1 February 2016 | nbmartino
Heartwarming Superhero Tale with Excellent Writing: Renews My Faith in Animation!
There is a lot to love about Miraculous Ladybug. As a rabid lover of animation since the 90's boom of TV animation, I can tell you right now that it is perhaps one of the most phenomenal cartoons I have seen in an extremely long time. Combing a plethora of genres, from action, to comedy, to fantasy, and romance, "Miraculous" is an example of a series that is not afraid to take risks and defy common conventions of the genre in order to maximize quality, something that has been absent from modern television for a decade. At first glance it may appear like a typical magical girl/lame superhero program, but do NOT let the kiddy ladybug image fool you. It has such a high enjoyment value that you will forget that you are watching someone fighting monsters every week, but rather, live through the experiences of a not-so- typical high school girl whose life has been changed forever.
The premise itself is fairly cliché for the genre: a klutzy, happy-go-lucky girl named Marinette finds a magical pair of earrings and begins a quest alongside a cute creature that gives her the power to transform into "Ladybug," a superhero with the powers to seal "Akumas," demons that pray upon wounded hearts. Hawk Moth is the villain behind this phenomenon and it is her ultimate mission to stop him. However, the series gets largely complicated with the introduction of the deuteragonist (and Marinette's crush), Adrien. He also has a similar experience and can transform into Cat Noir, Ladybug's polar opposite and her partner on this mission to destroy Hawk Moth. But there is a catch: the both of them are forbidden in revealing their true identities while working together. Adrien is madly in love with Ladybug (not knowing that she is Marinette), whose heart only beats for Adrien in real life (also not knowing he is Cat Noir). And to Adrien, Marinette is just a girl in his class.
This love-quartet serves as the basis for the central theme of the series as their feelings for each other (and their alter egos) change and develop immensely. Additionally, the series focuses on Marinette and Adrien's struggles with their families and friendships. We learn about Adrien's troubled past and why it justifies his current actions. And while Marinette has a loving family and is sweet, kind, and pure by nature, she is also is shown to have her flaws, being cocky, selfish, and judgmental. There is a natural progression of events without using contrived plot elements such as deaths, love triangles, cheesy friendship drama, etc. We see that these kids have real flaws and are extremely relatable. The supporting cast consisting of Marinette's classmates are interestingly developed mostly through inferences and vague symbolism. This is a nice change of pace.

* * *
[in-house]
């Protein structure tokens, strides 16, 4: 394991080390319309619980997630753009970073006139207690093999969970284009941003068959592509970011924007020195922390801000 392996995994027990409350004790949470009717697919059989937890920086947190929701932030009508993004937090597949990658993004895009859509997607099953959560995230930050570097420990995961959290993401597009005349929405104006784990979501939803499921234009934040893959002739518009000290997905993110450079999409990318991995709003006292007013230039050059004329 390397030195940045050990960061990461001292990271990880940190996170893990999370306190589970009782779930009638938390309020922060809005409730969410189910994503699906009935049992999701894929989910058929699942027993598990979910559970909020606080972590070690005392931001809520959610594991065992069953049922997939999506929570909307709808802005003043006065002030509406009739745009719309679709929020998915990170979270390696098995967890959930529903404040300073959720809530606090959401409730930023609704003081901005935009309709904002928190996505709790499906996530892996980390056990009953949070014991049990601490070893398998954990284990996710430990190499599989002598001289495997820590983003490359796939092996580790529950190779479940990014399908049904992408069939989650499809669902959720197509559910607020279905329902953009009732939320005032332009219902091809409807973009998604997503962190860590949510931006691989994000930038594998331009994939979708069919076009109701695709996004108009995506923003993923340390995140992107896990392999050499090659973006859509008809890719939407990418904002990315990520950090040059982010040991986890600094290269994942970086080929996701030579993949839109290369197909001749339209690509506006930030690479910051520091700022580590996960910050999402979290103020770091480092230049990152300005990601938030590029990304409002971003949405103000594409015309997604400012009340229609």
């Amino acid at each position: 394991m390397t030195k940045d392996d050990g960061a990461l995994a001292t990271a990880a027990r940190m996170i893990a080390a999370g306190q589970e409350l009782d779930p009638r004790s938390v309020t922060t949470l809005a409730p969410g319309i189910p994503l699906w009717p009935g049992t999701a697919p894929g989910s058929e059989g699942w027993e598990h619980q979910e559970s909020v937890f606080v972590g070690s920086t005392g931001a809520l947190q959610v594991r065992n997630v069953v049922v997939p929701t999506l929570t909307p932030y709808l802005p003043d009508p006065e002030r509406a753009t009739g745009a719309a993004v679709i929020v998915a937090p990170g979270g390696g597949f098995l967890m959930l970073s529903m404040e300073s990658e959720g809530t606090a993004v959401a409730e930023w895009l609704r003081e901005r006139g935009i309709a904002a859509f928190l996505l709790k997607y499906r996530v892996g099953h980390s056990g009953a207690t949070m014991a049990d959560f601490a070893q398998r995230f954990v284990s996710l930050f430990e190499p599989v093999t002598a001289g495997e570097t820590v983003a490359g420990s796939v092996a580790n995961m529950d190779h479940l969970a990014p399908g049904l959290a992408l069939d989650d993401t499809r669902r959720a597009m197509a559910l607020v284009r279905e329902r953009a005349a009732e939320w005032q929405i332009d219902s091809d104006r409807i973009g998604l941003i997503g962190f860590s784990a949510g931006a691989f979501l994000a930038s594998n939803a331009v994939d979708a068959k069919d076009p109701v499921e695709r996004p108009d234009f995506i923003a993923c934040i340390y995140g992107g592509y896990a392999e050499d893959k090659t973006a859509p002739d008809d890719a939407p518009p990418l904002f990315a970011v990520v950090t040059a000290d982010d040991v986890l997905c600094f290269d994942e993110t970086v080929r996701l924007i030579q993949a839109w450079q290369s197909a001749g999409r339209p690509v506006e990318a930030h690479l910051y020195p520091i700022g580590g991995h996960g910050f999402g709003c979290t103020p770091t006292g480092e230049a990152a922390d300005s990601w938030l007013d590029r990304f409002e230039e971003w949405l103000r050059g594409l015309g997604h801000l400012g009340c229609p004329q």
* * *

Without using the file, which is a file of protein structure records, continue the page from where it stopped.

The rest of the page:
It should be noted at how impressive the animation is as well: a product of four major animation studios coming together, Miraculous boasts an 12 million dollar budget and it clearly shows here. The animation is gorgeous and the action scenes are very smooth. The music is nothing short of stunning, and the Paris-inspired soundtracks will easily get stuck in your head! I usually prefer hand drawn animation but the CGI here blew me out of the park. Also, those who are fan of Japanese animation will notice the references and similarities pulled from the magical girl genre: we have the magical transformations, the cute sidekicks, Japanese "akumas," etc. It's clear the creator was inspired by older anime classics such as Sailor Moon, Cardcaptor sakura, and Phantom Thief Jeanne, which some will appreciate.
That being said, Miraculous is definitely not without flaws. The story is episodic in nature and the fight scenes are extremely predictable. There is also not a lot of background information on how Marinette and Adrien got their superpowers. Hawk Moth is like a cut-and-paste villain with no clear reasoning. His one of those bad guys that just wants to 'take over the world' just because. But if I believe there is still enough to look past this. Seasons 2 and 3 are currently in development and they may or may not shed more light on these mysteries.
All and all Miraculous Ladybug is a heartwarming tale that children and adults will enjoy alike. While not quite flawless, it's a consistently high-quality, entertaining and sometimes thought-provoking show that proves there is a correlation in storytelling between creativity and quality. There is something for everyone here, and there are valuable lessons for our children about the human condition mixed in with the fantasy/action aspect of the show. I can only pray that Nickelodeon gives this program the respect it deserves given it's track record with "Avatar" and "Winx Club" over the past few years. For those of you who love this show, please, please support it!